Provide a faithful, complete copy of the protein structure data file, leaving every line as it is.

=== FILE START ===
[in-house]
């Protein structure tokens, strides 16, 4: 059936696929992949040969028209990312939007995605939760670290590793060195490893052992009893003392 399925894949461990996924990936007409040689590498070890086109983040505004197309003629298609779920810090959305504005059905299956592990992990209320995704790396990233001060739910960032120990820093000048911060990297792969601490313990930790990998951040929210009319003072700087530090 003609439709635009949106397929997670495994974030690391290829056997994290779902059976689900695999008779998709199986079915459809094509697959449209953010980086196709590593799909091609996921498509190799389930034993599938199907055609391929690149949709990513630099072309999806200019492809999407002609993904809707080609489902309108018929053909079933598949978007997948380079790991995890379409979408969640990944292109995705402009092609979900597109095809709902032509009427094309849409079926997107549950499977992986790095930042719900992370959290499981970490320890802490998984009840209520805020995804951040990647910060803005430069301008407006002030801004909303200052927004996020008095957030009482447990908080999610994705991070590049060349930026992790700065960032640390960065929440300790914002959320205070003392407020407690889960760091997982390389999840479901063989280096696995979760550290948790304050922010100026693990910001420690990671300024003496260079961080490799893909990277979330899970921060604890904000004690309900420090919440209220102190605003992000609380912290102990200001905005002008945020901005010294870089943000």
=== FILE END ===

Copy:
[in-house]
């Protein structure tokens, strides 16, 4: 059936696929992949040969028209990312939007995605939760670290590793060195490893052992009893003392 399925894949461990996924990936007409040689590498070890086109983040505004197309003629298609779920810090959305504005059905299956592990992990209320995704790396990233001060739910960032120990820093000048911060990297792969601490313990930790990998951040929210009319003072700087530090 003609439709635009949106397929997670495994974030690391290829056997994290779902059976689900695999008779998709199986079915459809094509697959449209953010980086196709590593799909091609996921498509190799389930034993599938199907055609391929690149949709990513630099072309999806200019492809999407002609993904809707080609489902309108018929053909079933598949978007997948380079790991995890379409979408969640990944292109995705402009092609979900597109095809709902032509009427094309849409079926997107549950499977992986790095930042719900992370959290499981970490320890802490998984009840209520805020995804951040990647910060803005430069301008407006002030801004909303200052927004996020008095957030009482447990908080999610994705991070590049060349930026992790700065960032640390960065929440300790914002959320205070003392407020407690889960760091997982390389999840479901063989280096696995979760550290948790304050922010100026693990910001420690990671300024003496260079961080490799893909990277979330899970921060604890904000004690309900420090919440209220102190605003992000609380912290102990200001905005002008945020901005010294870089943000």